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Treating suppliers as partners

Suppliers are important to any new and growing business.
By Jimbo Owen B. Gulle |

Rey Calooy knows what it’s like to hunt for good suppliers, and to be one himself. He is president of RNC Marketing based in Talisay City, Cebu, which currently supplies sachets of coffee, sugar, and creamer to Starbucks, Bo’s Coffee, the Manila Hotel, Chowking and Jollibee, and to several other companies in Manila and Cebu.

 

Also president of the Filipino Cebuano Business Club Inc., a 5,000-strong group of micro, small and medium enterprises in Cebu, Calooy is legendary in the province for growing his business from scratch, initially as a supplier of dust rags for furniture companies (talk about rags to riches). Showing his entrepreneurial drive, Calooy constantly shifted his business to serve the needs of his potential customers, until he reached the top companies in the country.

 

Being the classic middleman—buying supplies from one company to sell to another, profiting from the margins he adds on—Calooy has the following pieces of advice on how to assess your own suppliers:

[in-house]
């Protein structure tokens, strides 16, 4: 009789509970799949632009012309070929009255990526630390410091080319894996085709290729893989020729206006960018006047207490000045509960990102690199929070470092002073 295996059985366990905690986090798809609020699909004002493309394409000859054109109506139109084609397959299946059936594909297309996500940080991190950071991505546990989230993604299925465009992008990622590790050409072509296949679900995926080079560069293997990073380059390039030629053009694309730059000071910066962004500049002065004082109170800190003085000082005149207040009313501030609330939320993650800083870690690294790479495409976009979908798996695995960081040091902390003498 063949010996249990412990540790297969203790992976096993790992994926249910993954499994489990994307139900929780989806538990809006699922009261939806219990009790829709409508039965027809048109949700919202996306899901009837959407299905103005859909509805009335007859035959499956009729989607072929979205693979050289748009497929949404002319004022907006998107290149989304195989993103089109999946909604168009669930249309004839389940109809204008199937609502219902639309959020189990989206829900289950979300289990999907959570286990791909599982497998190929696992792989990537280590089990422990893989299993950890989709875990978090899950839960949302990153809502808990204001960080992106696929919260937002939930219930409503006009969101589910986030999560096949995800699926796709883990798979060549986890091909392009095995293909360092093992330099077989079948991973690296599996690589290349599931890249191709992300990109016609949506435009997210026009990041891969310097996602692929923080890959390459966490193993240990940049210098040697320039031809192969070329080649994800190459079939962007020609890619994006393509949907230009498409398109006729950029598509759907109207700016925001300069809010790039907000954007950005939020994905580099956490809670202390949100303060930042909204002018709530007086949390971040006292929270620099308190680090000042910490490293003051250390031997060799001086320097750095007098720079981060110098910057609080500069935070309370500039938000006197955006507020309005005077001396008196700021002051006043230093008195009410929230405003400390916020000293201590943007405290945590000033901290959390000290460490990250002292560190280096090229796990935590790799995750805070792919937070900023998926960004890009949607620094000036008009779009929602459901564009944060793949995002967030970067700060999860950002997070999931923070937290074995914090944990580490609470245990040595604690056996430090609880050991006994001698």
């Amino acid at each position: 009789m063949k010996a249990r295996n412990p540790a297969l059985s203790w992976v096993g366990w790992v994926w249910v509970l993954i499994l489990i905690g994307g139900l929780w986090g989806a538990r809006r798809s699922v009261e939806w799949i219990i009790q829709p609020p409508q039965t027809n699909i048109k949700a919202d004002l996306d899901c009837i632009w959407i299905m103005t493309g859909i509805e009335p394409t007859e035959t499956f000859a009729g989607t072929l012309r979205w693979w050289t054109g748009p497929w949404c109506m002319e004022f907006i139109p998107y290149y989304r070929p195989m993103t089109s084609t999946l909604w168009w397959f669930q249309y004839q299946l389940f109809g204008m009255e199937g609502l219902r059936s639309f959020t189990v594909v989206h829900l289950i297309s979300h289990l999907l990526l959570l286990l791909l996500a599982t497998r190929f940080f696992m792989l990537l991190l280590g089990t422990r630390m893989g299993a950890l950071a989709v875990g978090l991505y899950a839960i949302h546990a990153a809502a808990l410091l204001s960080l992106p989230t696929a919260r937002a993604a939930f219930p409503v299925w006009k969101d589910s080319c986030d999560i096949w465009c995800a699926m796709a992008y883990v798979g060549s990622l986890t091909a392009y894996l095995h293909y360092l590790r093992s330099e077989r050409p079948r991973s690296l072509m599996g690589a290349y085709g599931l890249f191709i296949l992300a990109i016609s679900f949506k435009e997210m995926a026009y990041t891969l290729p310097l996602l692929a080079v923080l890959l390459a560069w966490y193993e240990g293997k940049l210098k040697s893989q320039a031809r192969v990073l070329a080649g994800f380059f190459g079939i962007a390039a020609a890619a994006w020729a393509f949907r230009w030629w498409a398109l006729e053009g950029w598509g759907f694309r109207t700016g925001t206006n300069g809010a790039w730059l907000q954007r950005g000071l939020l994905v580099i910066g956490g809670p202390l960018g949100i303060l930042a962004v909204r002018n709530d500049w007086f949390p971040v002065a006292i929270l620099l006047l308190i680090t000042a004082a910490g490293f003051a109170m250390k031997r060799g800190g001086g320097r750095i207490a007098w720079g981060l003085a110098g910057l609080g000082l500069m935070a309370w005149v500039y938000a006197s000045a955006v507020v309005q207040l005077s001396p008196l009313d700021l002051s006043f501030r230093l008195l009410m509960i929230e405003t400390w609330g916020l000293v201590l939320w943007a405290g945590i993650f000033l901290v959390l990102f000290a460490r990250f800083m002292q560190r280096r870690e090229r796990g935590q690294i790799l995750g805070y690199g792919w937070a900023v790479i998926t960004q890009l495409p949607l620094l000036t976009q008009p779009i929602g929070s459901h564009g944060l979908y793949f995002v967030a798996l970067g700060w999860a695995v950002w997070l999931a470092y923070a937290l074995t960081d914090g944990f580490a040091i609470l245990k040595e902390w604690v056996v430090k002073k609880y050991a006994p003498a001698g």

Treat suppliers as partners.

Many business owners think because they give suppliers business, they can exploit the latter by asking for personal perks and unreasonable demands. “They seem to get this issue backwards,” says Calooy, who reminds entrepreneurs that almost every business, whether they make a product or service, is dependent on suppliers. Make suppliers part of your strategic business plan, he advises, and be loyal to good, reliable ones. “You must build a good relationship with your suppliers the same way you do with your customers,” he adds.

 

Look for quality.

The materials your supplier provides you directly affect the quality of your products. “If your products are of high quality, your customer is more satisfied and returns less of your goods, which boosts your cash on hand and profit,” Calooy says.

 


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